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29 August 2019
On 7 January 2019 the Competition Commission of India (CCI) decided not to investigate allegations that the National Stock Exchange (NSE) had abused its dominant position due to a potential jurisdictional conflict with the Securities Exchange Board of India (SEBI).
This decision was a surprise turn from the CCI's position in many earlier cases and is likely to have been influenced by the Supreme Court's 5 December 2018 judgment in CCI v Bharti Airtel, in which the court warned the CCI against deciding technical issues relating to the terms of a licence granted by the Telecom Regulatory Authority of India (TRAI) (for further details please see "Supreme Court ends jurisdictional conflict between CCI and TRAI"). However, as the Supreme Court did not prohibit the CCI from dealing with anti-competitive issues and acknowledged the possibility of coordination between the relevant telecoms players, the CCI is still free to determine whether anti-competitive practices have taken place after the TRAI has determined any technical issues.
Jitesh Maheshwari submitted information against the NSE alleging an abuse of dominance in the form of unfair and discriminatory treatment in the market for providing securities trading services to trading members in India.
The NSE provides co-location services to trading members on their payment of the prescribed fees. These services are offered in the form of both full and half racks. The trading members that use these services can access information about share trade prices ahead of other traders, which gives them a significant advantage. The fees levied by the NSE for these co-location services are the same; thus, the trading members that use these services are expected to have an equal footing. However, Maheshwari alleged that from 2010 to 2014 the NSE had provided preferential and unfair access to some trading members, which had enabled them to access the price feed and other data.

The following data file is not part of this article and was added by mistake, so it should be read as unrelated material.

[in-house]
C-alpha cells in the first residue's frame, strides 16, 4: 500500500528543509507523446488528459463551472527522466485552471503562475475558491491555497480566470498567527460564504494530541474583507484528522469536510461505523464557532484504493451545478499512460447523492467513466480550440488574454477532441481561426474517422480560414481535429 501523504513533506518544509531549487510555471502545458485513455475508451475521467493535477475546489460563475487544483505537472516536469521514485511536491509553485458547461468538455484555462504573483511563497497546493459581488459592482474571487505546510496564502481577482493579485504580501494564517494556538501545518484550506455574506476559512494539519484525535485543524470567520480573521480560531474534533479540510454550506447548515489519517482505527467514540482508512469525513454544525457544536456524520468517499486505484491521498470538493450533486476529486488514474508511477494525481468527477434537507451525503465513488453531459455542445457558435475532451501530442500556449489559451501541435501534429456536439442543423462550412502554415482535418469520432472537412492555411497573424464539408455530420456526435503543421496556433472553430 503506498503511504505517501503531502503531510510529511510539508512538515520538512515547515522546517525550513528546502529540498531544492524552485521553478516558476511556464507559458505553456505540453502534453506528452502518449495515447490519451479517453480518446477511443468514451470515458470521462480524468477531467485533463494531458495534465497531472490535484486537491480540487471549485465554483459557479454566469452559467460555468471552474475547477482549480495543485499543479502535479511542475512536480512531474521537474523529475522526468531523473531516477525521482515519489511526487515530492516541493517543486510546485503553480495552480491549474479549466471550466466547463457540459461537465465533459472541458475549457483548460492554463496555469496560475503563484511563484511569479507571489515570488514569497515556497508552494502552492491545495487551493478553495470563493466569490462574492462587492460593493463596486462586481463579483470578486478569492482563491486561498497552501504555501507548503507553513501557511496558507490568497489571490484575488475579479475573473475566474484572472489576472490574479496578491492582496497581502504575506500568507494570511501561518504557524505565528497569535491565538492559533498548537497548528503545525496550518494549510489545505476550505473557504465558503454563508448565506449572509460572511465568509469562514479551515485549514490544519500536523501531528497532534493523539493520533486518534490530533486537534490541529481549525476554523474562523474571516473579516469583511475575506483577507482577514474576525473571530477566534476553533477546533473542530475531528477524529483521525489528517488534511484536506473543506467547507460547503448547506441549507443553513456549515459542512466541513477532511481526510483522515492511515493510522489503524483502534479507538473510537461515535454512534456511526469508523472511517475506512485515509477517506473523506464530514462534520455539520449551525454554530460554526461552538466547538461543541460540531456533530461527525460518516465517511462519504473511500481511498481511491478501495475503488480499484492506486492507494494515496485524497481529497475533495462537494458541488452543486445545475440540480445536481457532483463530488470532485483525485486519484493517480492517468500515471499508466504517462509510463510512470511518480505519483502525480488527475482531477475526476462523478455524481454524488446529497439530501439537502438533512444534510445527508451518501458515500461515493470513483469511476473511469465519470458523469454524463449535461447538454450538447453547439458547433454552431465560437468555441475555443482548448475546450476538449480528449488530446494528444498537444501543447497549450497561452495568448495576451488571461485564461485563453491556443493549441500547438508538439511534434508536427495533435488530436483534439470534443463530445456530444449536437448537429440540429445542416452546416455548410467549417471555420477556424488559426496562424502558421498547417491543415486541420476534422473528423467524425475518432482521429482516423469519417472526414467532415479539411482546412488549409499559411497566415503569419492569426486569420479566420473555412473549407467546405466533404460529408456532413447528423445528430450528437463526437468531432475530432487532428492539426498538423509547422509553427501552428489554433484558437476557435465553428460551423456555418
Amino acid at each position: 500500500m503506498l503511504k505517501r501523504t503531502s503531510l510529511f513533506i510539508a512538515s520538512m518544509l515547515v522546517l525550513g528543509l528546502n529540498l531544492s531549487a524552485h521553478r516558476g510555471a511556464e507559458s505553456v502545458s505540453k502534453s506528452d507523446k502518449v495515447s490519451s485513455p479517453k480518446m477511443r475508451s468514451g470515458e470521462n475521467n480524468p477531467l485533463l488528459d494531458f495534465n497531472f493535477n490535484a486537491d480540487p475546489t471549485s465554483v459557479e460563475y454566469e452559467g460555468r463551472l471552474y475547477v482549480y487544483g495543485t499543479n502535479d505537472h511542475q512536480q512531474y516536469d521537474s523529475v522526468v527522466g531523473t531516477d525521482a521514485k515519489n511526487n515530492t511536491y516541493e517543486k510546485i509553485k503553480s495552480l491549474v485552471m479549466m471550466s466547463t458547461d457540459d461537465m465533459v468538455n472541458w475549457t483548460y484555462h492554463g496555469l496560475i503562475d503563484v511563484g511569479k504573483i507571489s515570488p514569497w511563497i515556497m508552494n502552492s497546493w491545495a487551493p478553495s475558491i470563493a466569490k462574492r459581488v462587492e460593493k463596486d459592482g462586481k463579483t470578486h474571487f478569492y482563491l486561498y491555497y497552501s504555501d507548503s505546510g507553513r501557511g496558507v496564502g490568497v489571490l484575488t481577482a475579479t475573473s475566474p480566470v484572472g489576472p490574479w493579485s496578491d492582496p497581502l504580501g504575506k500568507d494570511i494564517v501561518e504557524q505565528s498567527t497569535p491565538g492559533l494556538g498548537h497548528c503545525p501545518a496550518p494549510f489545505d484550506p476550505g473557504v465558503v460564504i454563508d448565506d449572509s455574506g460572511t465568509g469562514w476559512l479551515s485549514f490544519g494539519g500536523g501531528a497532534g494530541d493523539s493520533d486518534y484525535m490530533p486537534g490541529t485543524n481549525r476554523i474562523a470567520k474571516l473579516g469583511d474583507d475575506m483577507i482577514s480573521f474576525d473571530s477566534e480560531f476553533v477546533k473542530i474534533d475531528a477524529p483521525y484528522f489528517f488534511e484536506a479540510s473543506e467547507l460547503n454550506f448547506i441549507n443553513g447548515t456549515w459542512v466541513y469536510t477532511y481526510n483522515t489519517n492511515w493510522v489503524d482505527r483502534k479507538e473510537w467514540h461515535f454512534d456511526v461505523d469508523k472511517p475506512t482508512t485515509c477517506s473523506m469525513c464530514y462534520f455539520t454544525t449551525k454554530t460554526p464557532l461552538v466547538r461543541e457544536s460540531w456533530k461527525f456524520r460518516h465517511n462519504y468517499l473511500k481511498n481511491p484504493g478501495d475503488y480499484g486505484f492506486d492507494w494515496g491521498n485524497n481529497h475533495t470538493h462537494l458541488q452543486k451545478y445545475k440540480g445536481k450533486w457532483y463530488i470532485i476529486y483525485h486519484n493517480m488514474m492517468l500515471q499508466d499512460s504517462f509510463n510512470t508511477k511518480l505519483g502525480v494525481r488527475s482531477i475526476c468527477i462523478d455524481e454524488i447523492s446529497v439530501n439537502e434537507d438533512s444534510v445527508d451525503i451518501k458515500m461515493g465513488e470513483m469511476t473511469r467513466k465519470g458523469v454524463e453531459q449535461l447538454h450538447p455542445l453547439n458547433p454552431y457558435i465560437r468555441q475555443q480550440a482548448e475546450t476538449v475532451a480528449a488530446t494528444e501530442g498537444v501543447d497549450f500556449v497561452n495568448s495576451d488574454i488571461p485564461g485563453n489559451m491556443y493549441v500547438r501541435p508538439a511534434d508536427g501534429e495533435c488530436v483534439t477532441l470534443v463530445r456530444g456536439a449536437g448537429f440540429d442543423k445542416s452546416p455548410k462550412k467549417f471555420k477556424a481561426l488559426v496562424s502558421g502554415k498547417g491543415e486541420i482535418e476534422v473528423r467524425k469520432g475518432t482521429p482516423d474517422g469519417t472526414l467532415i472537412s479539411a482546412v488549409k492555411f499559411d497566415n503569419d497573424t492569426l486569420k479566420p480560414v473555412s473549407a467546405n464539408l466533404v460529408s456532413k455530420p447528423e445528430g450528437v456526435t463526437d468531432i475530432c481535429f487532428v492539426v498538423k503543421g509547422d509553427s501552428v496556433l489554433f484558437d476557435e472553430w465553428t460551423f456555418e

The CCI acknowledged that the NSE had given unfair preferential access to some trading members, which had limited and restricted the provisions of services to other trading members using the co-location services and denied others from accessing the market.
However, the CCI decided to close the case and not examine it on the merits, primarily due to the NSE co-location case under investigation by the SEBI. The CCI recognised that the case dated back to 2015, when a whistleblower wrote to the SEBI alleging that the NSE had given preferential access to its trading platform to a few high-frequency traders and brokers. The CCI accepted that the SEBI is looking at similar issues to those alleged in this case, although the exact role of the NSE with respect to the preferential discriminatory services is still under investigation.
Although the CCI observed that the discriminatory and abusive conduct falls within its jurisdiction and that it can examine such conduct based on cogent facts and evidence, it held that the allegations against the NSE had yet to be established in the appropriate proceedings and that there was also a lack of sufficient information about the NSE's role for it to arrive at a prima facie view. Accordingly, the CCI closed the case in accordance with Section 26(2) of the Competition Act.
For further information on this topic please contact MM Sharma at Vaish Associates by telephone (+91 11 4249 2525) or email (email@example.com). The Vaish Associates website can be accessed at www.vaishlaw.com.
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Man Mohan Sharma